The DP Commissioner is obliged, by law, to investigate each and every complaint – they do not wait for a quorum or a substantial number to build up. Therefore, you will always want to avoid a situation where the recipient feels that you have exceeded your brief, or made assumptions on their behalf, and the legislation supports them in this.
Q2 – Do you need to inform them of the frequency of mailing and then stick to it rigidly, some small businesses will email a few times, leave a 6-month break and get back into it. – how long can they keep the emails?
You’ve guessed this answer already! – Much depends on the expectations you have set – the legislation makes no reference to frequency – all focus is on ‘fairness’ – i.e. set reasonable expectations regarding your use of the data, and remain consistent with those expectations.
We often add new services or need to contact customers about maintenance, we would like to inform our customers about this, can we email or text them these updates?
The legislation distinguishes between marketing and servicing messages – where the information relates to the maintenance or administration of a service for which they have signed up, then such messages do not require prior consent – but you must be careful to stick within the scope – do not try to ‘piggy-back’ marketing content within what is intended to be a servicing message – that would be seen as unlawful and likely to draw the attention of the Office of the DP Commissioner (ODPC).
If maintenance/servicing messages are a feature of the service you offer, make this clear to the client/subscriber/recipient as early in the relationship as possible, in order to set their expectations and to distinguish from other messaging.
Q3 – We do loads of surveys, where we collect demographics and other information on our customers so we can deliver correctly targeted ads. How long can we keep this information, how do we have to store it and is it transferable from each campaign?
We recommend that surveys are anonymised, unless it is absolutely necessary to be able to respond to or follow up with the respondent. There is no retention schedule specified for survey details, so it is at your own discretion regarding how long you consider the demographic information represented in the survey response will remain valid, accurate, current, relevant, etc.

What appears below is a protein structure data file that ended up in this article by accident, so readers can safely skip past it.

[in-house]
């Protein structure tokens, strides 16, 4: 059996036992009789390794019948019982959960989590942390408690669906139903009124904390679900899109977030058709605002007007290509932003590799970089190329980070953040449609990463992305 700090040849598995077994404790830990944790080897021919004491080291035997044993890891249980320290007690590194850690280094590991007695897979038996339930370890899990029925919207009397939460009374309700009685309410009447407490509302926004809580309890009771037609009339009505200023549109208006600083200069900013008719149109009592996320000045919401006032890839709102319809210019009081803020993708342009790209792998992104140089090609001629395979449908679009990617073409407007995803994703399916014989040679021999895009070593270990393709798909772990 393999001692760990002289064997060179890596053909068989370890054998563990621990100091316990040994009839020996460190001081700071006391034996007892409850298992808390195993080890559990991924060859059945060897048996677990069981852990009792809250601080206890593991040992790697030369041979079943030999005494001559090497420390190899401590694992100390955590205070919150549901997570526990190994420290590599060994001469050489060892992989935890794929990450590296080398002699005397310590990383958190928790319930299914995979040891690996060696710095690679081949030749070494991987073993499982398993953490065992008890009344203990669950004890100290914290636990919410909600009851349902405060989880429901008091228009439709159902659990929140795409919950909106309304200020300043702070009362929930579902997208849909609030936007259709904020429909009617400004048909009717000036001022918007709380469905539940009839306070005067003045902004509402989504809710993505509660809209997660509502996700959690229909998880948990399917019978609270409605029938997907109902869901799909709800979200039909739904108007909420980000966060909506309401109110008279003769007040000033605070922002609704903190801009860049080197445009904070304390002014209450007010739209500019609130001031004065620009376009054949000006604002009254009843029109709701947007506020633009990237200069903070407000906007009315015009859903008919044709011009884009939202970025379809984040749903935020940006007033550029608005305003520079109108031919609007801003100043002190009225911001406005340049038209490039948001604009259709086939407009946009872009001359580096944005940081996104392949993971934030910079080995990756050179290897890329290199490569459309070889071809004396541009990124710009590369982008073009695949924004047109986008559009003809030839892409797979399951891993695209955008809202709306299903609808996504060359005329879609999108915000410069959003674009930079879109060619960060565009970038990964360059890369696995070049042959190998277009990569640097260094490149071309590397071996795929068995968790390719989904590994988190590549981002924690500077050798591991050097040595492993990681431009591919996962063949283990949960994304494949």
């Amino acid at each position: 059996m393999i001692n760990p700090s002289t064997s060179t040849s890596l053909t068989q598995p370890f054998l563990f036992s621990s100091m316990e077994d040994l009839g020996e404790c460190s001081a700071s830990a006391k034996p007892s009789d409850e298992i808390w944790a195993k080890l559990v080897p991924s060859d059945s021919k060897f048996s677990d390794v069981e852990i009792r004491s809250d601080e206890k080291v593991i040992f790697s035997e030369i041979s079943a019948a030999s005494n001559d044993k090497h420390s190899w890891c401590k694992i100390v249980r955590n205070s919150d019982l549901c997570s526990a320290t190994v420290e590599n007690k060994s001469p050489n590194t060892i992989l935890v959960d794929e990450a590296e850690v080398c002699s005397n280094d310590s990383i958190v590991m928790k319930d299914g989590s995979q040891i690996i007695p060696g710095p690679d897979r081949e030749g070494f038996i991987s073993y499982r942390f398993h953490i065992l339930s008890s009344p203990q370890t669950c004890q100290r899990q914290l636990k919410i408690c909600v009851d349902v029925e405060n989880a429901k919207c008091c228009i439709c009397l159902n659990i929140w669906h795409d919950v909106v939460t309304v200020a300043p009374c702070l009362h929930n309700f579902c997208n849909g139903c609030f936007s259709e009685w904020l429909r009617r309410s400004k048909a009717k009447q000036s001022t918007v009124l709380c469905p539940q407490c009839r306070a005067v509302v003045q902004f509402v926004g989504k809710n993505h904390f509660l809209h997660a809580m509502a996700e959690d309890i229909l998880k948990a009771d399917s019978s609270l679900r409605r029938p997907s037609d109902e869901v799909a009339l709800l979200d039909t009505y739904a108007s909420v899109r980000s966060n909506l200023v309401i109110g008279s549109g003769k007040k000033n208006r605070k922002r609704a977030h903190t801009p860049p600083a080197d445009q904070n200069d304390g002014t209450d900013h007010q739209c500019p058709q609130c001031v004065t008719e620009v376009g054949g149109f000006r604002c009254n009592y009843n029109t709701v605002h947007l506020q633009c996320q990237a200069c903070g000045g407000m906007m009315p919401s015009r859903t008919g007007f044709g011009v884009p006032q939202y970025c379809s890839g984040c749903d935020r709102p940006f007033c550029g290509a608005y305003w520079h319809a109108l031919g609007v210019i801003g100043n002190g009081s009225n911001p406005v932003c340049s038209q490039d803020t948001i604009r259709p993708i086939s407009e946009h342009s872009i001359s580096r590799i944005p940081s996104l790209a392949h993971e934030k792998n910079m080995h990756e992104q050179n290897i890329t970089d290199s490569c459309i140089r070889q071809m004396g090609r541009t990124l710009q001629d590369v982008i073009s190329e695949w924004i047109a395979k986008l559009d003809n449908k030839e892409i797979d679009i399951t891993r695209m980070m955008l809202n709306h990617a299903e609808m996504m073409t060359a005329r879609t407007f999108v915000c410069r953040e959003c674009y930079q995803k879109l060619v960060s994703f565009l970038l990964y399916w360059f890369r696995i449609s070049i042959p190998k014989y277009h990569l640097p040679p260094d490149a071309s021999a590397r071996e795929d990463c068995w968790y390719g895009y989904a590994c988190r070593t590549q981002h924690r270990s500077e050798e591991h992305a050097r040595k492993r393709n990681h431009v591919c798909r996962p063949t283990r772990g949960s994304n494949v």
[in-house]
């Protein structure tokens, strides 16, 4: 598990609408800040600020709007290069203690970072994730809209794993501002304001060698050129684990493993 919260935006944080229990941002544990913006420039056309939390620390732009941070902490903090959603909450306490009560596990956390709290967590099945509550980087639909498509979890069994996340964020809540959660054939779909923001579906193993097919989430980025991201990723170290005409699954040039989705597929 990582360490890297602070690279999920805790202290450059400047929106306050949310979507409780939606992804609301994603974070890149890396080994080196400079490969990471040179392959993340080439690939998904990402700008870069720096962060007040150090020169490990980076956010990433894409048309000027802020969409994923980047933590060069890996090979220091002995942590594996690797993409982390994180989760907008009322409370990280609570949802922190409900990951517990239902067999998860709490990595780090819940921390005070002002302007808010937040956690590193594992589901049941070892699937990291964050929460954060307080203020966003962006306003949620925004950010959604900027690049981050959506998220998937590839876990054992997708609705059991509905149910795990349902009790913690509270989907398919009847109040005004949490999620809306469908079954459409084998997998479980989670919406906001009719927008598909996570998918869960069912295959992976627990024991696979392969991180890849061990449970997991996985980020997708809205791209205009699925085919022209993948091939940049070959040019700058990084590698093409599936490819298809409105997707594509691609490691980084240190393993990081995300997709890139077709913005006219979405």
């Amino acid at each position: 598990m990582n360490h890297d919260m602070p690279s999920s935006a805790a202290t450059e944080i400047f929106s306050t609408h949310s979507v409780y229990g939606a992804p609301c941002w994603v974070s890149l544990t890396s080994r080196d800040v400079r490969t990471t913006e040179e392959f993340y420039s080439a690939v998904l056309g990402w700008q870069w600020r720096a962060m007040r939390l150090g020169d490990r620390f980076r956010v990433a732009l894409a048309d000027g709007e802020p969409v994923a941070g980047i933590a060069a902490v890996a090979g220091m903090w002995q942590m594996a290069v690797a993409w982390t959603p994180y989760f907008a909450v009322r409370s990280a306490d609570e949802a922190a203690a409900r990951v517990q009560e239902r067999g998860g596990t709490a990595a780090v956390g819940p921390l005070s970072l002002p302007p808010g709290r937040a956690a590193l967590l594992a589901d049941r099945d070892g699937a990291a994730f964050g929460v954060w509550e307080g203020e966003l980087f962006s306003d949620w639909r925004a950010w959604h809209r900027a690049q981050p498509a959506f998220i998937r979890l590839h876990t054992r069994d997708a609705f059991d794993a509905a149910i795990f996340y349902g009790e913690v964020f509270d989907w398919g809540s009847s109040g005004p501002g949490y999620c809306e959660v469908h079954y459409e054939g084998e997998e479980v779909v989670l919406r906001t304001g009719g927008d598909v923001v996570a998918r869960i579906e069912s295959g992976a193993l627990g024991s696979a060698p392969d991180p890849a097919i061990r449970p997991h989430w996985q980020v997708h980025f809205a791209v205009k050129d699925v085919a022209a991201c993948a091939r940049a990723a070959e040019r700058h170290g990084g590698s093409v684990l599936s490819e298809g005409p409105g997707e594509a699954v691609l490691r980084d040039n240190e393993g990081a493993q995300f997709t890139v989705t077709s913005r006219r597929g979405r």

Q4 – What are the requirements for signing up for marketing emails, text messages and phone calls?
Since 2011, the requirement for appropriate consent for electronic marketing is that the individual must give prior consent;
Under the GDPR, where consent is the basis for processing, it must be clear, informed, freely-given and unambiguous – preferably involving an active indication of their preference – e.g. a ticked box, signature or some indication of their willingness to be contacted. Silence or failure to opt out cannot be interpreted as an opt-in.
For postal marketing, there is no requirement for prior consent;
Each message must remind the recipient that they have the option to opt out from receiving further messages in the future;
Under the GDPR, where a recipient opts out from receiving such messages, their data must be updated as soon as possible, but within a max of 30 days to ensure that they are not included in any further campaigns.
Q5 – What do I need to show and how do I prove that someone signed up to a mailing list?
Ideally, record the time and date, as well as the circumstances under which they signed up – e.g. as part of a campaign, as part of a competition, a business card at a conference, etc.;
There is no requirement to have a scanned image, or a signature, or a voice recording!
Q6 – We use competitions at trade shows and events to gather email addresses and phone numbers for marketing is this ok and what should we do with the forms after we’ve entered the data?
We are talking about two purposes here – a) the administration of the competition and awarding of the winner, and b) the inclusion of the entrant data into the marketing distribution list – these need to be made clear to the entrants, and should not be assumed.